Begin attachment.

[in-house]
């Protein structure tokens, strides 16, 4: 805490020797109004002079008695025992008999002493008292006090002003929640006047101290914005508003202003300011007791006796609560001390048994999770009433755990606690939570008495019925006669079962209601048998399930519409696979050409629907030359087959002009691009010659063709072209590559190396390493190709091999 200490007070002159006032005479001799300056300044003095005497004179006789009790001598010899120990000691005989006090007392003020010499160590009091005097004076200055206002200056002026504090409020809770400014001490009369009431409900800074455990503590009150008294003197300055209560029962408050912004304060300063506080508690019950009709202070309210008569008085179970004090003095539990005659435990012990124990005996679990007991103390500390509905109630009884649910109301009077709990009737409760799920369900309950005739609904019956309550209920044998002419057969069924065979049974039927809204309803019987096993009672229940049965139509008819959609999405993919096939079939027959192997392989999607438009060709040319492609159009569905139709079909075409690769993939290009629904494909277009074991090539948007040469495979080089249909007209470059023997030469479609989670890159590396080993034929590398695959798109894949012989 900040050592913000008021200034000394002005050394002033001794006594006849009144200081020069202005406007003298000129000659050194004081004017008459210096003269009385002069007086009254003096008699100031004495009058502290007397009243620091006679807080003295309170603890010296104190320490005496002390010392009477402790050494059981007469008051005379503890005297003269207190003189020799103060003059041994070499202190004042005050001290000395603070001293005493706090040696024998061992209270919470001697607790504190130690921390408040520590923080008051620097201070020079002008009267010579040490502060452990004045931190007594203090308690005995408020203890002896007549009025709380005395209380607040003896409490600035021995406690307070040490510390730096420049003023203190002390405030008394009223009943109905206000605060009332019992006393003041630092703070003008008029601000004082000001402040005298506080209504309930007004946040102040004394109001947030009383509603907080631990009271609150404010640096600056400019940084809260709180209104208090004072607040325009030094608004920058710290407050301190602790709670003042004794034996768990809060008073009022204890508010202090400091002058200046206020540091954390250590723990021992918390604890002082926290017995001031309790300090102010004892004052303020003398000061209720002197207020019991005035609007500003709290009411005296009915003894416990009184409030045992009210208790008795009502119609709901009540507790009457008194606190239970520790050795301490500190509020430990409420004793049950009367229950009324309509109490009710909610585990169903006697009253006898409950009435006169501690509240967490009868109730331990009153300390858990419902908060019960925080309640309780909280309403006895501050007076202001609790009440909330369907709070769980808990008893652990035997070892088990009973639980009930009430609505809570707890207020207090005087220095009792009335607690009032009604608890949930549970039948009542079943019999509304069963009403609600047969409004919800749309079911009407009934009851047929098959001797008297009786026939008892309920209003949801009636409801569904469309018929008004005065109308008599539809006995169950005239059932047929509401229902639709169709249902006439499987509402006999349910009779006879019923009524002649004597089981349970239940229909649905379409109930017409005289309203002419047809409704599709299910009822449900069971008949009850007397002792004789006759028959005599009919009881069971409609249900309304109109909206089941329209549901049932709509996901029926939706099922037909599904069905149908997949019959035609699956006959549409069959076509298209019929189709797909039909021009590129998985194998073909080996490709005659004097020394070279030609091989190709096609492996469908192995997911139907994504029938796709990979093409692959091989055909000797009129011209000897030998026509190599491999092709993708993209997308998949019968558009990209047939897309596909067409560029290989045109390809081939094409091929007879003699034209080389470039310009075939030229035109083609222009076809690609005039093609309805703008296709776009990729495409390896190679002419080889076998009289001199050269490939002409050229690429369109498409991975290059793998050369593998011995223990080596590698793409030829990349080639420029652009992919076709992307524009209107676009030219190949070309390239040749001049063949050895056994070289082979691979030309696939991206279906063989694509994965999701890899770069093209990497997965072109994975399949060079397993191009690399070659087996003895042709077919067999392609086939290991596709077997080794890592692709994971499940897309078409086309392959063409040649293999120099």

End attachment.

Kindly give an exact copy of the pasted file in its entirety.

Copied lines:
[in-house]
């Protein structure tokens, strides 16, 4: 805490020797109004002079008695025992008999002493008292006090002003929640006047101290914005508003202003300011007791006796609560001390048994999770009433755990606690939570008495019925006669079962209601048998399930519409696979050409629907030359087959002009691009010659063709072209590559190396390493190709091999 200490007070002159006032005479001799300056300044003095005497004179006789009790001598010899120990000691005989006090007392003020010499160590009091005097004076200055206002200056002026504090409020809770400014001490009369009431409900800074455990503590009150008294003197300055209560029962408050912004304060300063506080508690019950009709202070309210008569008085179970004090003095539990005659435990012990124990005996679990007991103390500390509905109630009884649910109301009077709990009737409760799920369900309950005739609904019956309550209920044998002419057969069924065979049974039927809204309803019987096993009672229940049965139509008819959609999405993919096939079939027959192997392989999607438009060709040319492609159009569905139709079909075409690769993939290009629904494909277009074991090539948007040469495979080089249909007209470059023997030469479609989670890159590396080993034929590398695959798109894949012989 900040050592913000008021200034000394002005050394002033001794006594006849009144200081020069202005406007003298000129000659050194004081004017008459210096003269009385002069007086009254003096008699100031004495009058502290007397009243620091006679807080003295309170603890010296104190320490005496002390010392009477402790050494059981007469008051005379503890005297003269207190003189020799103060003059041994070499202190004042005050001290000395603070001293005493706090040696024998061992209270919470001697607790504190130690921390408040520590923080008051620097201070020079002008009267010579040490502060452990004045931190007594203090308690005995408020203890002896007549009025709380005395209380607040003896409490600035021995406690307070040490510390730096420049003023203190002390405030008394009223009943109905206000605060009332019992006393003041630092703070003008008029601000004082000001402040005298506080209504309930007004946040102040004394109001947030009383509603907080631990009271609150404010640096600056400019940084809260709180209104208090004072607040325009030094608004920058710290407050301190602790709670003042004794034996768990809060008073009022204890508010202090400091002058200046206020540091954390250590723990021992918390604890002082926290017995001031309790300090102010004892004052303020003398000061209720002197207020019991005035609007500003709290009411005296009915003894416990009184409030045992009210208790008795009502119609709901009540507790009457008194606190239970520790050795301490500190509020430990409420004793049950009367229950009324309509109490009710909610585990169903006697009253006898409950009435006169501690509240967490009868109730331990009153300390858990419902908060019960925080309640309780909280309403006895501050007076202001609790009440909330369907709070769980808990008893652990035997070892088990009973639980009930009430609505809570707890207020207090005087220095009792009335607690009032009604608890949930549970039948009542079943019999509304069963009403609600047969409004919800749309079911009407009934009851047929098959001797008297009786026939008892309920209003949801009636409801569904469309018929008004005065109308008599539809006995169950005239059932047929509401229902639709169709249902006439499987509402006999349910009779006879019923009524002649004597089981349970239940229909649905379409109930017409005289309203002419047809409704599709299910009822449900069971008949009850007397002792004789006759028959005599009919009881069971409609249900309304109109909206089941329209549901049932709509996901029926939706099922037909599904069905149908997949019959035609699956006959549409069959076509298209019929189709797909039909021009590129998985194998073909080996490709005659004097020394070279030609091989190709096609492996469908192995997911139907994504029938796709990979093409692959091989055909000797009129011209000897030998026509190599491999092709993708993209997308998949019968558009990209047939897309596909067409560029290989045109390809081939094409091929007879003699034209080389470039310009075939030229035109083609222009076809690609005039093609309805703008296709776009990729495409390896190679002419080889076998009289001199050269490939002409050229690429369109498409991975290059793998050369593998011995223990080596590698793409030829990349080639420029652009992919076709992307524009209107676009030219190949070309390239040749001049063949050895056994070289082979691979030309696939991206279906063989694509994965999701890899770069093209990497997965072109994975399949060079397993191009690399070659087996003895042709077919067999392609086939290991596709077997080794890592692709994971499940897309078409086309392959063409040649293999120099």